Open Access
In: Video Journal of Education and Pedagogy
Models and simulations have become part and parcel of advanced learning environments, performance technologies and knowledge management systems. This book series will address the nature and types of models and simulations from multiple perspectives and in a variety of contexts in order to provide a foundation for their effective integration into teaching and learning. While much has been written about models and simulations, little has been written about the underlying instructional design principles and the varieties of ways for effective use of models and simulations in learning and instruction. This book series will provide a practical guide for designing and using models and simulations to support learning and to enhance performance and it will provide a comprehensive framework for conducting research on educational uses of models and simulations. A unifying thread of this series is a view of models and simulations as learning and instructional objects. Conceptual and mathematical models and their uses will be described. Examples of different types of simulations, including discrete event and continuous process simulations, will be elaborated in various contexts. A rationale and methodology for the design of interactive models and simulations will be presented, along with a variety of uses ranging from assessment tools to simulation games. The key role of models and simulations in knowledge construction and representation will be described, and a rationale and strategy for their integration into knowledge management and performance support systems will provided.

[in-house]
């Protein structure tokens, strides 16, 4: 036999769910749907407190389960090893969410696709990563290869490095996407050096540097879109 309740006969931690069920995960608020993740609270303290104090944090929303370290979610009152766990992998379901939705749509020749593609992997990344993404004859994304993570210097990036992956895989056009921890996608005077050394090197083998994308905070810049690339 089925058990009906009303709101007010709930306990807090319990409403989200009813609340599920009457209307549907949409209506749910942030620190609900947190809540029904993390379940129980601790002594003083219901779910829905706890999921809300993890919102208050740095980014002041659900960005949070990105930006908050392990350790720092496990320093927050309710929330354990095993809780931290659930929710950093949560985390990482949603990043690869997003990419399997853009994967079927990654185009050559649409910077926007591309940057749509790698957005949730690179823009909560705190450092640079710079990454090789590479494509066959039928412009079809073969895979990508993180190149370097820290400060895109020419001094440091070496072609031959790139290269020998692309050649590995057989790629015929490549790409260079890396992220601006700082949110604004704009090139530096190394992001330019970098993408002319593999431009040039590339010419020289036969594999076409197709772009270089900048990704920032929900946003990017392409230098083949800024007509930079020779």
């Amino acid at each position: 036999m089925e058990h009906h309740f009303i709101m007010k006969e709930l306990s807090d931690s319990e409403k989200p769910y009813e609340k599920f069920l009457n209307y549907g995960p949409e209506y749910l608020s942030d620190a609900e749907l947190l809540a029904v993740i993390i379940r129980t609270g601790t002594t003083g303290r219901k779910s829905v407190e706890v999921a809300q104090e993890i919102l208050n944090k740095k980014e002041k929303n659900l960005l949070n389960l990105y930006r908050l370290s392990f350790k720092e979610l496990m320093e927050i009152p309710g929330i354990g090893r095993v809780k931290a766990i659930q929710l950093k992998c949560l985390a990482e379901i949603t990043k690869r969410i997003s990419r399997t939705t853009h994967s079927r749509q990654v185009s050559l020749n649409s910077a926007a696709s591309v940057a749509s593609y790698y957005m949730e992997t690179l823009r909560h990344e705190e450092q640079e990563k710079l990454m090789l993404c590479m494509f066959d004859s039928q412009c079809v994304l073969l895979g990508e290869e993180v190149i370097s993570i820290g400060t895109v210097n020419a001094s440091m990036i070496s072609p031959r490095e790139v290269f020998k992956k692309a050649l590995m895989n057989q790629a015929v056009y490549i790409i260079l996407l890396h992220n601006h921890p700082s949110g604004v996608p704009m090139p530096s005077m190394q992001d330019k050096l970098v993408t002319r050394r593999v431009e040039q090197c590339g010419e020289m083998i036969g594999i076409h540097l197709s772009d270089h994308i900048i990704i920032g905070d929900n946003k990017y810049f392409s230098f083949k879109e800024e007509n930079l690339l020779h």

Series Editors: Richard Noss and Mike Sharples
The rapid co-evolution of technology and learning is offering new ways to represent knowledge, new educational practices, and new global communities of learners. Yet the contribution of these changes to formal education is largely unexplored, along with possibilities for deepening our understanding of what and how to learn. Similarly, the convergence of personal technologies offers new opportunities for informal, conversational and situated learning. But this is widening the gulf between everyday learning and formal education, which is struggling to adapt pedagogies and curricula that were established in a pre-digital age.
This series, Technology Enhanced Learning, will explore learning futures that incorporate digital technologies in innovative and transformative ways. It will elaborate issues including the design of learning experiences that connect formal and informal contexts; the evolution of learning and technology; new social and cultural contexts for learning with technology; novel questions of design, computational expression, collaboration and intelligence; social exclusion and inclusion in an age of personal and mobile technology; and attempts to broaden practical and theoretical perspectives on cognition, community and epistemology.